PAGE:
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As countries transition toward malaria elimination, malaria programs rely on surveillance–response systems, which are often supported by web- and mobile phone–based reporting tools. Such surveillance–response systems are interventions for elimination, making it important to determine if they are operating optimally. A metric to measure this by is timeliness. This study used a mixed-methods approach to investigate the response time of Zanzibar’s malaria elimination surveillance–response system, Malaria Case Notification (MCN). MCN conducts both passive and reactive case detection, supported by a mobile phone–based reporting tool called Coconut Surveillance. Using data obtained from RTI International and the Zanzibar Malaria Elimination Program (ZAMEP), analysis of summary statistics was conducted to investigate the association of response time with geography, and time series techniques were used to investigate trends in response time and its association with the number of reported cases. Results indicated that response time varied by the district in Zanzibar (0.6–6.05 days) and that it was not associated with calendar time or the number of reported cases. Survey responses and focus groups with a cadre of health workers, district malaria surveillance officers, shed light on operational challenges faced during case investigation, such as incomplete health records and transportation issues, which stem from deficiencies in aspects of ZAMEP’s program management. These findings illustrate that timely response for malaria elimination depends on effective program management, despite the automation of web-based or mobile phone–based tools. For surveillance–response systems to work optimally, malaria programs should ensure that optimal management practices are in place.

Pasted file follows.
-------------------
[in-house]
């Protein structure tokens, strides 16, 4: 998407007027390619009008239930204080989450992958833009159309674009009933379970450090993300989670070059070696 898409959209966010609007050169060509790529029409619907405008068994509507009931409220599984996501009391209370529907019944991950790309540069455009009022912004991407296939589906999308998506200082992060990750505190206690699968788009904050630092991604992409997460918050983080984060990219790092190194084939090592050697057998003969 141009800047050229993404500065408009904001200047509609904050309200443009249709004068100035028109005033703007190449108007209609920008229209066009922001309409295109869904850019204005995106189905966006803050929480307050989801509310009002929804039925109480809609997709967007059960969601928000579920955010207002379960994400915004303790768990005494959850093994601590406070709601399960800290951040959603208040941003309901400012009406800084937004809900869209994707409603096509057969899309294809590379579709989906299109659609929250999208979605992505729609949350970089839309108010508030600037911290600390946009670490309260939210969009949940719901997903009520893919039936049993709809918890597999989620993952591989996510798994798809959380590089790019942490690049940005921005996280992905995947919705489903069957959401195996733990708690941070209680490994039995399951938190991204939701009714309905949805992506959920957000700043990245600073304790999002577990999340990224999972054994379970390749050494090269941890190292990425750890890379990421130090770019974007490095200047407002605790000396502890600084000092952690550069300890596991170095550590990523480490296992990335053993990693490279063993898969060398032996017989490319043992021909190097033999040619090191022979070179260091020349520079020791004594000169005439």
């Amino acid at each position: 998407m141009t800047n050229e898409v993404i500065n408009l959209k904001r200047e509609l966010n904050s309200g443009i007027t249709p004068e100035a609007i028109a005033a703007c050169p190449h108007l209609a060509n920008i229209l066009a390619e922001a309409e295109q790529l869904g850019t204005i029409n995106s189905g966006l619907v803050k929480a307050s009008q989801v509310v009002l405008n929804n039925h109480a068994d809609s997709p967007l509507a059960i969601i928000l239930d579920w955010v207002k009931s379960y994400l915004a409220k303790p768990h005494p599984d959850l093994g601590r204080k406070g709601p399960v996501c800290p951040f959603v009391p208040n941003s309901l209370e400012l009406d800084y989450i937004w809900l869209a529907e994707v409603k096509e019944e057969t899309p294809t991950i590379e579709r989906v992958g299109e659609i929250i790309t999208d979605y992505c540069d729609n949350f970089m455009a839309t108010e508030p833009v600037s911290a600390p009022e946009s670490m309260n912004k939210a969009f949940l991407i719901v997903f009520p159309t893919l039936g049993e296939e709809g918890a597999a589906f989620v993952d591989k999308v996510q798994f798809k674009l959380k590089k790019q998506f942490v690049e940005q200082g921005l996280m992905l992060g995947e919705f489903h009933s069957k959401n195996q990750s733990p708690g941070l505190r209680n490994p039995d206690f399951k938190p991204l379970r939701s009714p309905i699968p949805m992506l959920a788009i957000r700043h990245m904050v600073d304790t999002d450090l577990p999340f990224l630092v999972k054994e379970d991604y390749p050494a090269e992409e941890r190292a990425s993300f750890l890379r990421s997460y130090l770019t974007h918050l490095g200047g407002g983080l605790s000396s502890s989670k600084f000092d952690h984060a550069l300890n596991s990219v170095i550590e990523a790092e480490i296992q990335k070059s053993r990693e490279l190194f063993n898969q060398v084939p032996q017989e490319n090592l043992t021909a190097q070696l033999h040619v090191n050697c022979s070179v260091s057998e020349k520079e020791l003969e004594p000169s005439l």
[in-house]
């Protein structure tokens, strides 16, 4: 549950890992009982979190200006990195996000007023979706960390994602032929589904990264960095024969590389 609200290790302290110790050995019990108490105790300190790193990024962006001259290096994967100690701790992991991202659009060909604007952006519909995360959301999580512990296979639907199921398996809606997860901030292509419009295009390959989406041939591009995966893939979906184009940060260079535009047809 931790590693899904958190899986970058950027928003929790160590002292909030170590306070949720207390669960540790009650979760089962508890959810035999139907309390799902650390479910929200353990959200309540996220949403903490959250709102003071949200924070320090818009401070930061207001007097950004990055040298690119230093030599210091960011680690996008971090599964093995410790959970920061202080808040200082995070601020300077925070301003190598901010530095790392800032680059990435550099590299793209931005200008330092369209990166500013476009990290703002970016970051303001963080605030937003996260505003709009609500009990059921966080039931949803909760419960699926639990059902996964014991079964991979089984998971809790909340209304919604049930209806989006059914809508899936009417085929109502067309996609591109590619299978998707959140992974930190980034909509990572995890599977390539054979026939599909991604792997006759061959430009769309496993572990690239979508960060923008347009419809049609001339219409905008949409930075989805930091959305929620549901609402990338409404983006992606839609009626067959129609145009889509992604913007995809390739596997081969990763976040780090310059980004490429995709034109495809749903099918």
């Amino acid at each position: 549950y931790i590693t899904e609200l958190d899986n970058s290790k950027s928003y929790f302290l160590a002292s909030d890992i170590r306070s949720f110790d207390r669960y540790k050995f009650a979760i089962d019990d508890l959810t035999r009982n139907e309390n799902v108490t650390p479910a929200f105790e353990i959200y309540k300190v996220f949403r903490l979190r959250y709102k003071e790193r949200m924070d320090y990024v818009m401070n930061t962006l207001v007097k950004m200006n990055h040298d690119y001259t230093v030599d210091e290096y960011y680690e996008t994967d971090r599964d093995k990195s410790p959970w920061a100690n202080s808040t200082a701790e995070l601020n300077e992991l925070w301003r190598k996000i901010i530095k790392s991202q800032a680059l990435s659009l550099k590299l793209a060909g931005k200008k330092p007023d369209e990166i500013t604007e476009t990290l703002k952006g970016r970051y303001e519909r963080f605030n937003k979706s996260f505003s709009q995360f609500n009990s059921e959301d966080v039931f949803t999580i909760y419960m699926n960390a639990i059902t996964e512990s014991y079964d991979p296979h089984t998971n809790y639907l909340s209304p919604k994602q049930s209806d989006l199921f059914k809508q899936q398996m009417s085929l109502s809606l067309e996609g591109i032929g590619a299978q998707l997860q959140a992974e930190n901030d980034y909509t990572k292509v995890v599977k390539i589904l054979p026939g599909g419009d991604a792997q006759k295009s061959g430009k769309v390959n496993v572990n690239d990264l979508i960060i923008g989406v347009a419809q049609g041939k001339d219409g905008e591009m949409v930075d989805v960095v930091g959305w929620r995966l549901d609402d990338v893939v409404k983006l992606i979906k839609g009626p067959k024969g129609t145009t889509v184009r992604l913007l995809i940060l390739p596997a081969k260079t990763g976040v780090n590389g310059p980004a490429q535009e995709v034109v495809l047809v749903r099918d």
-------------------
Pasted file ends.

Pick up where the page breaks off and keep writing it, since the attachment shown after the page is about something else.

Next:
Financial support: This study was made possible through support provided to the Tanzania Vector Control Scale-up Project (Cooperative Agreement 621-A-00-10-00015-00) by the President’s Malaria Initiative (PMI) via the U.S. Agency for International Development (USAID) and an interagency agreement with the U.S. Centers for Disease Control and Prevention (CDC).
Authors’ addresses: Eeshan Khandekar, Randall Kramer, and Joseph R. Egger, Duke Global Health Institute, Duke University, Durham, NC, E-mails: email@example.com, firstname.lastname@example.org, and email@example.com. Abdullah S. Ali and Abdul-Wahid Al-Mafazy, Zanzibar Malaria Elimination Programme, Zanzibar, Tanzania, E-mails: firstname.lastname@example.org and email@example.com. Sara LeGrand, Center for Health Policy, Duke Global Health Institute, Durham, NC, E-mail: firstname.lastname@example.org. Humphrey R. Mkali, The Palladium Group, Zanzibar, Tanzania, E-mail: email@example.com. Michael McKay, RTI International, Nairobi, Kenya, E-mail: firstname.lastname@example.org. Jeremiah M. Ngondi, RTI International, International Development (Global Health), Dar es Salaam, Tanzania, E-mail: email@example.com.